Keeping a picture of this Yokai can protect you from disease.

  • Gotferdom
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    Bake ichō no sei
    化け銀杏の精
    ばけいちょうのせい

    Translation: monster ginkgo spirit

    Bake ichō no sei are the spirits of ginkgo trees. They are very tall, with bright yellow bodies the color of ginkgo leaves in autumn. They wear tattered old black kimono and carry small gongs.
    They appear near very old ginkgo trees and strike their mallets. It’s not known whether there is some purpose to this other than making those who hear them feel strange or shocked.

  • Gotferdom
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    Bakezōri
    化け草履
    ばけぞうり

    Translation: ghost zōri (traditional straw sandals)

    When the straw sandals known as zōri have been mistreated and forgotten by their owners, they can transform into sandal-yōkai called Bakezōri.
    These sandal-shaped yōkai sprout arms and legs from their bodies and a single, large eye in their centers. They run about the house at night, causing mischief and making noise. Bakezōri have a favorite chant, which they sing as they run about the house on their tiny feet:

    Kararin! Kororin! Kankororin! Managu mittsu ni ha ninmai!
    Kararin! Kororin! Kankororin! Eyes three and teeth two!


  • Gotferdom
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    Betobetosan
    べとべとさん
    Translation: from the sound of footsteps
    Betobeto-San is a yôkai that follows travellers at night, making the sound "beto beto" with its wooden sandals. It cannot be seen; only heard.
    People who walk the streets alone at night might encounter these harmless, but nonetheless disturbing, yōkai. They synchronize their pace with walkers and follow them as long as they can, getting closer and closer with every step. For the victims, this can be traumatic. The haunting sound of footsteps follows them wherever they go, but when they turn around, there is nothing there.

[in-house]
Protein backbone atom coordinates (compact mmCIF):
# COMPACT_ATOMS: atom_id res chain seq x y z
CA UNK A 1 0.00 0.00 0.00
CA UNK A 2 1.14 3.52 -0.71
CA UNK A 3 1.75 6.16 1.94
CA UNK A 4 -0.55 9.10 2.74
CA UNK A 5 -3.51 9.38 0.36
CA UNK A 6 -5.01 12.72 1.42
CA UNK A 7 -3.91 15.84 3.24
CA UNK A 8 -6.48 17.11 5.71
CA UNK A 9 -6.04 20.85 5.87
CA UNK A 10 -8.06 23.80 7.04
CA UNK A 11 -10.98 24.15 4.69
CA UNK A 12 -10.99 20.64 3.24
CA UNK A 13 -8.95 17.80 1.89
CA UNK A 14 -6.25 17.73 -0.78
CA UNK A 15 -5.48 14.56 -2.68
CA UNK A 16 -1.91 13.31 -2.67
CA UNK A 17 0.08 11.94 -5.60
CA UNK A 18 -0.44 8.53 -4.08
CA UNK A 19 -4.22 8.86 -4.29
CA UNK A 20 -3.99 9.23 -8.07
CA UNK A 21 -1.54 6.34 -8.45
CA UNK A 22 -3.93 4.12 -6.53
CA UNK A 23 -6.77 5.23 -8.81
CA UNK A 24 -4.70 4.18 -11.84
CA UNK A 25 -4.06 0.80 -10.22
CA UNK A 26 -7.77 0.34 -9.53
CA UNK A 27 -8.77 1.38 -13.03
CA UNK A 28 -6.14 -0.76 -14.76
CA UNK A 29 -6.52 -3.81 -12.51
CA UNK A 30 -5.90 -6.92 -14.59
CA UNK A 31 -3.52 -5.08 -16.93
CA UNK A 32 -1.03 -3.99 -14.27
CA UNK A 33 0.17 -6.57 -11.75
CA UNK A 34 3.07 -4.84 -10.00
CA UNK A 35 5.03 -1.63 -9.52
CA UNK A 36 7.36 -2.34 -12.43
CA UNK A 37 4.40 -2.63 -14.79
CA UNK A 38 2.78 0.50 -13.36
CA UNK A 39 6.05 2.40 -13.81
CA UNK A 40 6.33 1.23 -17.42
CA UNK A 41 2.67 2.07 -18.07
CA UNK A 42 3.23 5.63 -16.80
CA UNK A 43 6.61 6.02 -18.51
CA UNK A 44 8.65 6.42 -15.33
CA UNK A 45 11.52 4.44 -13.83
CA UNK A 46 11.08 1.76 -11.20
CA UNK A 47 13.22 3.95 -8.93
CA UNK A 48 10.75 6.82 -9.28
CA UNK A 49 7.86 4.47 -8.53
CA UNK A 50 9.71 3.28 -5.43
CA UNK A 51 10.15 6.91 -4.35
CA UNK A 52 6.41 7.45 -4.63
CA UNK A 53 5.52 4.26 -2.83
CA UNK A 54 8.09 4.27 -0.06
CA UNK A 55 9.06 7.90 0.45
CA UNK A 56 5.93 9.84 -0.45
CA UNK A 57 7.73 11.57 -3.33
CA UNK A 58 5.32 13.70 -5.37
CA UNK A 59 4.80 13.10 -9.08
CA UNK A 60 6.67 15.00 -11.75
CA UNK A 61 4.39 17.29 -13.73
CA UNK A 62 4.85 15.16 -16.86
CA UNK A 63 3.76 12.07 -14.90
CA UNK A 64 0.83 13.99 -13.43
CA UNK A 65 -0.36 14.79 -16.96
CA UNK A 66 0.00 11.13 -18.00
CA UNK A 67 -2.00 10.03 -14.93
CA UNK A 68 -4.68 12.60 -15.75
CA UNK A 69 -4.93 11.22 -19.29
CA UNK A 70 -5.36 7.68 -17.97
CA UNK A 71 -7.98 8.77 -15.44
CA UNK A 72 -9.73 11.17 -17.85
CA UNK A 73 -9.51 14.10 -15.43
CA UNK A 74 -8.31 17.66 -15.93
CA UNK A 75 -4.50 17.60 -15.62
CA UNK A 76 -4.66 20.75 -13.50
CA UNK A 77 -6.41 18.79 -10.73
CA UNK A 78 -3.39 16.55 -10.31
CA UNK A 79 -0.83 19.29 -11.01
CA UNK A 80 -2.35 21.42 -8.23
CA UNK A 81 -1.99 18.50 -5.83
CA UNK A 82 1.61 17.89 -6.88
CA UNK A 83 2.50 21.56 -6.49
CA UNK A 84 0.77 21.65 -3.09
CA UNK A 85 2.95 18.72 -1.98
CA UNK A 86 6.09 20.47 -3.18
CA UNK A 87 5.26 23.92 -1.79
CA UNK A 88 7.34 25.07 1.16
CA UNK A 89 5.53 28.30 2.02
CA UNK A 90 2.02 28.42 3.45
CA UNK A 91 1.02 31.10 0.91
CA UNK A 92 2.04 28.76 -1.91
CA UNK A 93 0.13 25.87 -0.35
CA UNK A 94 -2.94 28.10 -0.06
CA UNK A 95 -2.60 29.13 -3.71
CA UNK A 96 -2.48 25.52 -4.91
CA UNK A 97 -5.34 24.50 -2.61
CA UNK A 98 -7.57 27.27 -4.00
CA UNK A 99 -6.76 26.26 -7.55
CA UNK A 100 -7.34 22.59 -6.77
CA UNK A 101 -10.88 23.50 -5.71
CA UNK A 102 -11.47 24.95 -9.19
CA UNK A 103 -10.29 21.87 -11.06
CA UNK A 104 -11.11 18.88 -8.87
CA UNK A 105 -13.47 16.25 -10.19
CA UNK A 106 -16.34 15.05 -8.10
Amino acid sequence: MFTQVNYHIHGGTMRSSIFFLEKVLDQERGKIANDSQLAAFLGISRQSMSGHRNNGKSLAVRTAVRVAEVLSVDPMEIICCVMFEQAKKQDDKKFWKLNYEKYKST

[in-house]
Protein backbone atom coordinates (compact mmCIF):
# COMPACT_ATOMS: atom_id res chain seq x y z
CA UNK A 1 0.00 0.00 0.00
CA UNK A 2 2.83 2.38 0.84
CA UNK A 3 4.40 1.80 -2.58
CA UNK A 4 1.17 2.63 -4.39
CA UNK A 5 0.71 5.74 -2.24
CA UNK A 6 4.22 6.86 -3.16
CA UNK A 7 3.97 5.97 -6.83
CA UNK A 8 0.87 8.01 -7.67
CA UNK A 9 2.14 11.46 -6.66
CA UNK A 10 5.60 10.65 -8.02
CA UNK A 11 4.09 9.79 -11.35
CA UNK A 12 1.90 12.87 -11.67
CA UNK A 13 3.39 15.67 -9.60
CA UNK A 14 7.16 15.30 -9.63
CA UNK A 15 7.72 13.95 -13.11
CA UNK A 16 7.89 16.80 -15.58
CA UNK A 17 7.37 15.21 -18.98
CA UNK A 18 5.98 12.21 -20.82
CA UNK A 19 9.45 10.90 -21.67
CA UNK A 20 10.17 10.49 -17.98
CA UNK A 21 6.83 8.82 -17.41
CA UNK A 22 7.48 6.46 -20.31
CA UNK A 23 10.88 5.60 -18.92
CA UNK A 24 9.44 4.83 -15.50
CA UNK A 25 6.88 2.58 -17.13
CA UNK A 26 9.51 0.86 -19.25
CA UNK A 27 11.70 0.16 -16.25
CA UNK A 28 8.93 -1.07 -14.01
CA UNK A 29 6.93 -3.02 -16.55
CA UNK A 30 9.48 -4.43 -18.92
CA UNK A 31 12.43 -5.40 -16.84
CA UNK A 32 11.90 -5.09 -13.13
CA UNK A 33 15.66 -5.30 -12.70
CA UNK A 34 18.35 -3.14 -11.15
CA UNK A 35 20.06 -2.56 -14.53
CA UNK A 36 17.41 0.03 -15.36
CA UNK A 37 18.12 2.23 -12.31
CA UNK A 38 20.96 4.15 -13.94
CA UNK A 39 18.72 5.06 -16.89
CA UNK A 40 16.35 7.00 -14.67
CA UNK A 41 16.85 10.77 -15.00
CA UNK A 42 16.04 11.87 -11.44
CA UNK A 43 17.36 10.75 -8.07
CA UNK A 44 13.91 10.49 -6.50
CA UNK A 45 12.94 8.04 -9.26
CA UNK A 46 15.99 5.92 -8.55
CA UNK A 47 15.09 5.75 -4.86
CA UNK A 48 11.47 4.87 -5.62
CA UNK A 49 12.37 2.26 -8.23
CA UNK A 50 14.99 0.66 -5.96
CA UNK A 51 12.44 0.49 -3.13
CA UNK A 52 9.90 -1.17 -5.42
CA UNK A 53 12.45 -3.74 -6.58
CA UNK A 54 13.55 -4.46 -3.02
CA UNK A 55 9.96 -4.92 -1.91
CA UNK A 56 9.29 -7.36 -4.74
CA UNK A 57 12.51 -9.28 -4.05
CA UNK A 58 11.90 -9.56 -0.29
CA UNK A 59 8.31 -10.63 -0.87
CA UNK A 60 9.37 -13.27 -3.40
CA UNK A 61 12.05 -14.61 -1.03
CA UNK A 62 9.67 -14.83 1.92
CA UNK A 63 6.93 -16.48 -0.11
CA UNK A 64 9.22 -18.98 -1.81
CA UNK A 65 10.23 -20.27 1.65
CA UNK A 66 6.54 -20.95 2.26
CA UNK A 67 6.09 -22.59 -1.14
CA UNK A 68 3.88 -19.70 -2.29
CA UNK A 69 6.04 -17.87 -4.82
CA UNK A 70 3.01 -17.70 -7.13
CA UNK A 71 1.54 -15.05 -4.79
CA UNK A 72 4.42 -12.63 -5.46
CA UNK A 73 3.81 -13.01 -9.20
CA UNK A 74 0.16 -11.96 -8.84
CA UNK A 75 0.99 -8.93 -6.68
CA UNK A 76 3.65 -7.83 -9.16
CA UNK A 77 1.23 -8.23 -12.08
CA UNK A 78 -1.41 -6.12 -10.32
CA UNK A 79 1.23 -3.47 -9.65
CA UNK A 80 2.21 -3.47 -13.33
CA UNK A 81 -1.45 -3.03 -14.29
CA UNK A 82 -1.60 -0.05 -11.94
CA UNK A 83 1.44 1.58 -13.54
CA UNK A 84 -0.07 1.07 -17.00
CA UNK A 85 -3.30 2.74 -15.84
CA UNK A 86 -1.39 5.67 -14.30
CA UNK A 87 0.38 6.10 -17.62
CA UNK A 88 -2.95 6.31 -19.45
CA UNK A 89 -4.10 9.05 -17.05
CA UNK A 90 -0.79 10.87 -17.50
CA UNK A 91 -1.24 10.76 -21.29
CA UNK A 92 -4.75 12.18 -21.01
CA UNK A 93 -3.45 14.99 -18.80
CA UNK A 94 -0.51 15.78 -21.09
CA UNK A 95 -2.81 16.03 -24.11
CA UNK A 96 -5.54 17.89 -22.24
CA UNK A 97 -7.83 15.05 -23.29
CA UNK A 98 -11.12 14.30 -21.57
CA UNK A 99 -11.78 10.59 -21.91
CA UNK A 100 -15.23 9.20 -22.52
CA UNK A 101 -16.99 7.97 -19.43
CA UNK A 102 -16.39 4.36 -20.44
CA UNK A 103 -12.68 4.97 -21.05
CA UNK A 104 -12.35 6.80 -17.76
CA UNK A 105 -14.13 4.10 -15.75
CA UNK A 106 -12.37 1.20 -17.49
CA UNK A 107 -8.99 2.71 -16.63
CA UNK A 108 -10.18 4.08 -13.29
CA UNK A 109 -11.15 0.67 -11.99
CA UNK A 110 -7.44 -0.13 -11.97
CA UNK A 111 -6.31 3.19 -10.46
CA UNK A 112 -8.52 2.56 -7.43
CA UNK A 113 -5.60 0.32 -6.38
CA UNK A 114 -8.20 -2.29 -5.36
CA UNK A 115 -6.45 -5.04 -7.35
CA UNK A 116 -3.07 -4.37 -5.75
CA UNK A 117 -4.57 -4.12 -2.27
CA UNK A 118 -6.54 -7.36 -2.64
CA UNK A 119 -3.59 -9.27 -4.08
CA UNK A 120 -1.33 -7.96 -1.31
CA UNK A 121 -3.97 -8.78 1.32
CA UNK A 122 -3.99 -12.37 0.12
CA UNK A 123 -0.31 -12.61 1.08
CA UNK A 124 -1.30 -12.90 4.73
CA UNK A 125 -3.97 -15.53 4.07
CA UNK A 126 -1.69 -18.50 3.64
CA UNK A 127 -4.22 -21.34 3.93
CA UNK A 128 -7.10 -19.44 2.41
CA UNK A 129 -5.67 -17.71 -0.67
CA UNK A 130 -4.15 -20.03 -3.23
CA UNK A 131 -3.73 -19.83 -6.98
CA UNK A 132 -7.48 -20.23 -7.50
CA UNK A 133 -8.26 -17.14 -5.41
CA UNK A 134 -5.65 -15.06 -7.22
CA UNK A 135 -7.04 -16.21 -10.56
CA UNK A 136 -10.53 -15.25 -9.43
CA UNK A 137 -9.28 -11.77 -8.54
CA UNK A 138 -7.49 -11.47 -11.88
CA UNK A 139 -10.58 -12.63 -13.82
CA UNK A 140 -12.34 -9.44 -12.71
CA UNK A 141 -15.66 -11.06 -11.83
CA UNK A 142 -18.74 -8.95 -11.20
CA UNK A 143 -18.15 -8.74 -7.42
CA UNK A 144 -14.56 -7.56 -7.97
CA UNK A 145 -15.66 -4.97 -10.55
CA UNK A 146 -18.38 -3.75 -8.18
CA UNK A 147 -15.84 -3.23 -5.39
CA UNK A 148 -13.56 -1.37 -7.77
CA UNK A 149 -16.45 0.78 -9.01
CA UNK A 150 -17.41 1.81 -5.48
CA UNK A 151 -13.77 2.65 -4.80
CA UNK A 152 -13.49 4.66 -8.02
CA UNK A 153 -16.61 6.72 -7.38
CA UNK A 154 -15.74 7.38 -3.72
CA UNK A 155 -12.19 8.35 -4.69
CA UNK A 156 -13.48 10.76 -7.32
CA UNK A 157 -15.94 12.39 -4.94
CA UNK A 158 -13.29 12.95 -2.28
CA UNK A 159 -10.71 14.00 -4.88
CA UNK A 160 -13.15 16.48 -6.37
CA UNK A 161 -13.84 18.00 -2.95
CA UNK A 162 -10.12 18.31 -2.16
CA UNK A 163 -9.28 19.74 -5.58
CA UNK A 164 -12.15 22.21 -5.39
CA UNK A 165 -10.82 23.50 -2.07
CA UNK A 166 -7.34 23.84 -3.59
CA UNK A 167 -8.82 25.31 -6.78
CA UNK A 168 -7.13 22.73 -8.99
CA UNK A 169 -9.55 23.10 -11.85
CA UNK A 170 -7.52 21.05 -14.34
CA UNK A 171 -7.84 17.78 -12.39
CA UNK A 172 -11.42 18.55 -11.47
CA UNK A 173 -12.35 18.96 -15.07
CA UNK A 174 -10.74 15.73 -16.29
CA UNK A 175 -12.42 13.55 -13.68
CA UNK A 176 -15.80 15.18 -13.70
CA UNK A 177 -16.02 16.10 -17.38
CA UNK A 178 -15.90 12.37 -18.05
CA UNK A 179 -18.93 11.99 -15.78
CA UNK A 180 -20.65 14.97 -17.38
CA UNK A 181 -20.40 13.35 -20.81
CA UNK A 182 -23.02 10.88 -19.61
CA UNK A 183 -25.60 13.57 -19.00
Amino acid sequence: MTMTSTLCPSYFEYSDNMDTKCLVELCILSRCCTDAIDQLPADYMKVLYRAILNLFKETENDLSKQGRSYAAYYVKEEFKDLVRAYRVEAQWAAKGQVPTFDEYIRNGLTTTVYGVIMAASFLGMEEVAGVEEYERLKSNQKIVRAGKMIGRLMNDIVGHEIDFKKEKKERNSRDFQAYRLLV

Though betobetosan can be disconcerting, they are not dangerous. Once you realize you are being followed by a betobetosan, simply step to the side of the road and say “After you, betobetosan.” That is enough to escape from this yōkai. The footsteps will carry on ahead and soon vanish from earshot, allowing you to continue in peace.

  • Gotferdom
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    Amanojaku
    天邪鬼
    あまのじゃく

    Translation: heavenly evil spirits

    Amanojaku are wicked monsters which have been known since before written history in Japan. They are described as evil kami, minor oni, or yōkai who cause mischief and perform evil deeds. In particular, they are known for provoking humans into acting upon the wicked, impious desires buried deep within their hearts. They spread spiritual pollution wherever they go.

  • Gotferdom
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    Furuōgi
    古扇
    ふるおうぎ

    Translation: old folding fan

    Furuōgi is a squat, hairy yōkai with an old, worn out folding fan sprouting from its back.
    Furuōgi appears in some of the earliest Hyakki yagyō emaki, pictures scrolls of the night parade of one hundred demons, along with a number of other tsukumogami. Early yokai scrolls did not give names or descriptions, so nothing about furuōgi is known other than its appearance. Even its name was added much later.

  • Gotferdom
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    Gangi kozō
    岸涯小僧
    がんぎこぞう

    Translation: riverbank priest boy


    Gangi kozō are hairy, monkey-like water spirits which inhabit rivers. They live along the riverbanks, where they hunt fish. Their bodies are covered in hair, and the hair on their head resembles the the bobbed okappa hair style once popular among children in Japan. Their most notable features are their webbed hands and toes, and their long teeth which are sharp and jagged like files. They are close relatives of the much more well-known kappa.

    Gangi kozō are not encountered outside of the riverbanks, according to one theory, they are a transitional form of kappa. 
    Gangi kozō normally stay away from people, but occasionally encounter fishermen along the rivers they inhabit. 
    When meeting a gangi kozō, fishermen often leave their largest, cheapest fish on the riverside as an offering.


  • Gotferdom
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    Fukuro Mujina
    袋狢
    ふくろむじな

    Translation: bag badger

    Fukuro mujina look like mujina (badgers; however this word sometimes refers to tanuki as well) dressed in human clothes and make up resembling ancient noblewomen. A very large sack is slung over their shoulder.